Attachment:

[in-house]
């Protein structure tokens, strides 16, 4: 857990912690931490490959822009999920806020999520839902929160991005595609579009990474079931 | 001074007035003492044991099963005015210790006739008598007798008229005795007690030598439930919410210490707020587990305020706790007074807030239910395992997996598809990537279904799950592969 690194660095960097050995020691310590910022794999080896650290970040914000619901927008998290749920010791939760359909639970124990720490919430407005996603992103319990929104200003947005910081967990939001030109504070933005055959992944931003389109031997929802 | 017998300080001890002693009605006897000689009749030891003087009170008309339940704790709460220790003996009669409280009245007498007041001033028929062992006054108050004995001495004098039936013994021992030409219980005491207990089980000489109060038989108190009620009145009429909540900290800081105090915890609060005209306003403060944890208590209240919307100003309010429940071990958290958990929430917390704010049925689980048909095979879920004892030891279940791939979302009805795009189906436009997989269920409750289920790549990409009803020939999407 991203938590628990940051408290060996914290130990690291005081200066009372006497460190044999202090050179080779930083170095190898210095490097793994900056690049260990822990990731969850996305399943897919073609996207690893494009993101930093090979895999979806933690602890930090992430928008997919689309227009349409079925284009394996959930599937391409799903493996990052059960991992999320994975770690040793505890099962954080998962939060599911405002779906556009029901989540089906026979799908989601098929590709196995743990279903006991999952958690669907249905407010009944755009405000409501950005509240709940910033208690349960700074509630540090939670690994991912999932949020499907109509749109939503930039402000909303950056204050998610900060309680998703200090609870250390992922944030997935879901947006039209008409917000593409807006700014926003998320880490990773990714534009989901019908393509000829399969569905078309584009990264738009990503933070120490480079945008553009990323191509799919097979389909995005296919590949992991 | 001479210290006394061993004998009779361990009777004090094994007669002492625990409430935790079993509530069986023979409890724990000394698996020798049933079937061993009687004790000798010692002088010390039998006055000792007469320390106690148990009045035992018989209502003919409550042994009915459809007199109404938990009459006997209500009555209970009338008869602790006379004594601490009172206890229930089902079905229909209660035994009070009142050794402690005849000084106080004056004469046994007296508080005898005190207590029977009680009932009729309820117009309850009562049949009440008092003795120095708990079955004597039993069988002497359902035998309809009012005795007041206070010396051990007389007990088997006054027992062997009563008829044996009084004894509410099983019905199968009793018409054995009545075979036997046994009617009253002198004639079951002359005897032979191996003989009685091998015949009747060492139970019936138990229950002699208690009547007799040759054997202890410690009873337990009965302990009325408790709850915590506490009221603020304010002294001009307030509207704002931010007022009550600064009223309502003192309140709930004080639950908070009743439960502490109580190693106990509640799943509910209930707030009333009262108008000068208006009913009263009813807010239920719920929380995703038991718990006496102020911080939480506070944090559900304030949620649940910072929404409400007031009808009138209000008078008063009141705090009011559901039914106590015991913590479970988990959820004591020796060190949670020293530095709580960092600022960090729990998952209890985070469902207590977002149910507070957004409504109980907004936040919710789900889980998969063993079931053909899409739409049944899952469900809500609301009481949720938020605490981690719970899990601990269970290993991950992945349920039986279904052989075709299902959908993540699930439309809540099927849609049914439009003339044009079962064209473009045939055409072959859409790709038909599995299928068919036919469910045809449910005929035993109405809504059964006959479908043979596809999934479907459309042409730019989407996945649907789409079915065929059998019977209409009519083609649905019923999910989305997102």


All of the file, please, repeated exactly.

[in-house]
């Protein structure tokens, strides 16, 4: 857990912690931490490959822009999920806020999520839902929160991005595609579009990474079931 | 001074007035003492044991099963005015210790006739008598007798008229005795007690030598439930919410210490707020587990305020706790007074807030239910395992997996598809990537279904799950592969 690194660095960097050995020691310590910022794999080896650290970040914000619901927008998290749920010791939760359909639970124990720490919430407005996603992103319990929104200003947005910081967990939001030109504070933005055959992944931003389109031997929802 | 017998300080001890002693009605006897000689009749030891003087009170008309339940704790709460220790003996009669409280009245007498007041001033028929062992006054108050004995001495004098039936013994021992030409219980005491207990089980000489109060038989108190009620009145009429909540900290800081105090915890609060005209306003403060944890208590209240919307100003309010429940071990958290958990929430917390704010049925689980048909095979879920004892030891279940791939979302009805795009189906436009997989269920409750289920790549990409009803020939999407 991203938590628990940051408290060996914290130990690291005081200066009372006497460190044999202090050179080779930083170095190898210095490097793994900056690049260990822990990731969850996305399943897919073609996207690893494009993101930093090979895999979806933690602890930090992430928008997919689309227009349409079925284009394996959930599937391409799903493996990052059960991992999320994975770690040793505890099962954080998962939060599911405002779906556009029901989540089906026979799908989601098929590709196995743990279903006991999952958690669907249905407010009944755009405000409501950005509240709940910033208690349960700074509630540090939670690994991912999932949020499907109509749109939503930039402000909303950056204050998610900060309680998703200090609870250390992922944030997935879901947006039209008409917000593409807006700014926003998320880490990773990714534009989901019908393509000829399969569905078309584009990264738009990503933070120490480079945008553009990323191509799919097979389909995005296919590949992991 | 001479210290006394061993004998009779361990009777004090094994007669002492625990409430935790079993509530069986023979409890724990000394698996020798049933079937061993009687004790000798010692002088010390039998006055000792007469320390106690148990009045035992018989209502003919409550042994009915459809007199109404938990009459006997209500009555209970009338008869602790006379004594601490009172206890229930089902079905229909209660035994009070009142050794402690005849000084106080004056004469046994007296508080005898005190207590029977009680009932009729309820117009309850009562049949009440008092003795120095708990079955004597039993069988002497359902035998309809009012005795007041206070010396051990007389007990088997006054027992062997009563008829044996009084004894509410099983019905199968009793018409054995009545075979036997046994009617009253002198004639079951002359005897032979191996003989009685091998015949009747060492139970019936138990229950002699208690009547007799040759054997202890410690009873337990009965302990009325408790709850915590506490009221603020304010002294001009307030509207704002931010007022009550600064009223309502003192309140709930004080639950908070009743439960502490109580190693106990509640799943509910209930707030009333009262108008000068208006009913009263009813807010239920719920929380995703038991718990006496102020911080939480506070944090559900304030949620649940910072929404409400007031009808009138209000008078008063009141705090009011559901039914106590015991913590479970988990959820004591020796060190949670020293530095709580960092600022960090729990998952209890985070469902207590977002149910507070957004409504109980907004936040919710789900889980998969063993079931053909899409739409049944899952469900809500609301009481949720938020605490981690719970899990601990269970290993991950992945349920039986279904052989075709299902959908993540699930439309809540099927849609049914439009003339044009079962064209473009045939055409072959859409790709038909599995299928068919036919469910045809449910005929035993109405809504059964006959479908043979596809999934479907459309042409730019989407996945649907789409079915065929059998019977209409009519083609649905019923999910989305997102």